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Primary Duodenal Adenocarcinoma.

A 70-year-old man with no prior medical history was admitted with nonspecific complaints of abdominal pain, jaundice, nausea, vomiting, fatigue, and weight loss. Esophagogastroduodenoscopy was performed, indicating a narrowing of the duodenum. Magnetic resonance imaging (MRI) revealed a large heterogeneous mass, measuring 11x8 cm, situated all along the duodenum, without invasion of the mesenteric vessels (Fig. 1). The patient underwent radical Whipple procedure (pancreaticoduodenectomy). The tumor had spread to all four segments of the duodenum (Fig. 2). Upon microscopy, a papillary mucus-secreting adenocarcinoma was confirmed with infiltration of the duodenal wall (Fig. 3). Of the 13 resected lymph nodes, none was infiltrated with tumor cells. On clinical grounds, the diagnosis of adenocarcinoma pT4N0M0 (Stage IIB, American Joint Committee on Cancer Classification) of the duodenum was admitted. The patient's postoperative course was uneventful. Following surgical treatment, adjuvant chemoradiotherapy was administered--including an oxaliplatin and capecitabine combination. At the 6-month follow-up, our patient had remained well. Written informed consent was obtained from the patient for participation in this study.

Primary duodenal adenocarcinoma (PDA) accounts for 0.3%-1% of all gastrointestinal tumors and 25%-35% of all malignant tumors of the small intestine (1). The disease is usually diagnosed at the advanced stage. Approximately 45% of PDA cases arise at the third and fourth anatomical regions of the duodenum (2). Investigative methods of choice remain endoscopy and duodenography which, more often than not, demonstrate the site, severity, and length of the lesion. Regarding therapy, the only treatment for PDA that can be considered to lead to a cure is a radical surgical excision of the tumor. Radical pancreaticoduodenectomy is the classic curative operation and by far the foremost treatment choice for tumors of the duodenum. Chemotherapy has no part to play in primary treatment and information regarding its use as an adjuvant treatment is limited. Nodal involvement and the chance of curative resection are independent prognostic factors for PDA (3). The five-year survival rate for patients with PDA who have underwent a curative resection is somewhere in the range of 50%-60%. This is better in comparison to tumors of the ampulla, distal bile duct, and head of the pancreas.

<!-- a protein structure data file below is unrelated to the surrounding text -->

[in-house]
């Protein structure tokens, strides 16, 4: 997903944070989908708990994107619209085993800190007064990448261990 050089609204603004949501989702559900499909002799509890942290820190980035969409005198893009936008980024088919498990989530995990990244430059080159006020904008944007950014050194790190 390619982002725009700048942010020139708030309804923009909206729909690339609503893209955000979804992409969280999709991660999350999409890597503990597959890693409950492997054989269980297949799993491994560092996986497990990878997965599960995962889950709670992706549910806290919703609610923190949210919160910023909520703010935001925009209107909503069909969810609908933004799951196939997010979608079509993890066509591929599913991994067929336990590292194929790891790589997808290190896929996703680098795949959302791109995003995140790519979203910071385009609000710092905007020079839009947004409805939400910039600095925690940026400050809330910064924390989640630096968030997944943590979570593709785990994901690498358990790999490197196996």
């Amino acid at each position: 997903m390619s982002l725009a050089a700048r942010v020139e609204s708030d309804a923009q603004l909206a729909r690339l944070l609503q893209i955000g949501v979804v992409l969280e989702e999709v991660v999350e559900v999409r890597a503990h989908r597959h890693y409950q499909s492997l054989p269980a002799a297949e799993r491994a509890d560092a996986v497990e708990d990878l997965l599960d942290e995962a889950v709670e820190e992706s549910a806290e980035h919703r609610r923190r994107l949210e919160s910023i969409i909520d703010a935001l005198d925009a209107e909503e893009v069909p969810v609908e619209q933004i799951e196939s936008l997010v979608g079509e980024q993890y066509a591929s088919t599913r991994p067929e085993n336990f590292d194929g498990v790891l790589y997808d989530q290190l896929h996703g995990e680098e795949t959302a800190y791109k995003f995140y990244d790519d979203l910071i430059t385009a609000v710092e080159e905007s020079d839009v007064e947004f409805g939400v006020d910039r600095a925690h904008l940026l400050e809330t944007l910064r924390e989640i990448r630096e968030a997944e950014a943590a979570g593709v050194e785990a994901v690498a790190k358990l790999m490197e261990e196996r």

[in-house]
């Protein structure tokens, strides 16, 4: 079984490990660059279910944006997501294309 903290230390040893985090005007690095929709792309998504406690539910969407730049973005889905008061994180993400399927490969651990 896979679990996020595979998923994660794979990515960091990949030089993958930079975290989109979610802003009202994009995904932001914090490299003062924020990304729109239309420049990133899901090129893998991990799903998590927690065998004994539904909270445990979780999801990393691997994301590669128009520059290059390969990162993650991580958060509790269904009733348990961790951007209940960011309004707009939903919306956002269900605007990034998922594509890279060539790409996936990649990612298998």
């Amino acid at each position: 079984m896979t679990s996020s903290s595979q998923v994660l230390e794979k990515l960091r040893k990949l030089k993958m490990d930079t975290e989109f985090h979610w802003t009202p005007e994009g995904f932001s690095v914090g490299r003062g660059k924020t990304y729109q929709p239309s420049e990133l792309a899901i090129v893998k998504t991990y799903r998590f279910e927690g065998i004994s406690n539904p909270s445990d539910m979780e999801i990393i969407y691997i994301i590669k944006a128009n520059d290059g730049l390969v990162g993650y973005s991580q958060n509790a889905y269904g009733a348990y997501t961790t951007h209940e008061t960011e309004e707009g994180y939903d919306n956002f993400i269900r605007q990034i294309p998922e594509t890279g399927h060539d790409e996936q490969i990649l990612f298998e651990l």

The Whipple procedure provides the best chance of successful treatment for duodenal adenocarcinoma patients. The roles of adjuvant chemotherapy and radiotherapy in the treatment of PDA remain unclear.

Informed Consent: Written informed consent was obtained from patients who participated in this study.

Peer-review: Externally peer-reviewed.

Author Contributions: The current case study was conceived and designed by DK, VK. Procedure was performed by DK. Literature search was conducted by DK, VK. Manuscript was written by DK, VK. All authors have read and approved of the final manuscript.

Conflict of Interest: The authors have no conflict of interest to declare.

Financial Disclosure: The authors declared that this study has received no financial support.


(1.) Bucher P, Gervaz P, Morel P. Long-term results of radical resection for locally advanced duodenal adenocarcinoma. Hepatogastroenterology 2005; 52(66): 1727-9.

(2.) Cloyd JM, George E, Visser B. Duodenal adenocarcinoma: Advances in diagnosis and surgical management. World J Gastrointest Surg 2016; 8(3): 212-21. [CrossRef]

(3.) Sakamoto T, Saiura A, Ono Y, Mise Y, Inoue Y, Ishizawa T, et al. Optimal Lymphadenectomy for Duodenal Adenocarcinoma: Does the Number Alone Matter? Ann Surg Oncol 2017; 24(11): 3368-75.

Daniel Kostov [iD], Vasil Kostov [iD]

Cite this article as: Kostov D, Kostov V. Primary Duodenal Adenocarcinoma. Erciyes Med J 2019; 41(1): 117-8.

Department of Surgery, Naval Hospital, Military Medical Academy, Varna, Bulgaria

Submitted 13.10.2018

Accepted 03.12.2018

Available Online Date 27.12.2018


Daniel Kostov, Department of Surgery, Naval Hospital, Military Medical Academy, Varna, Bulgaria

Phone: +359 888954829


DOI: 10.5152/etd.2018.18154
No portion of this article can be reproduced without the express written permission from the copyright holder.
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Title Annotation:IMAGE
Author:Kostov, Daniel; Kostov, Vasil
Publication:Erciyes Medical Journal
Article Type:Case study
Date:Mar 1, 2019
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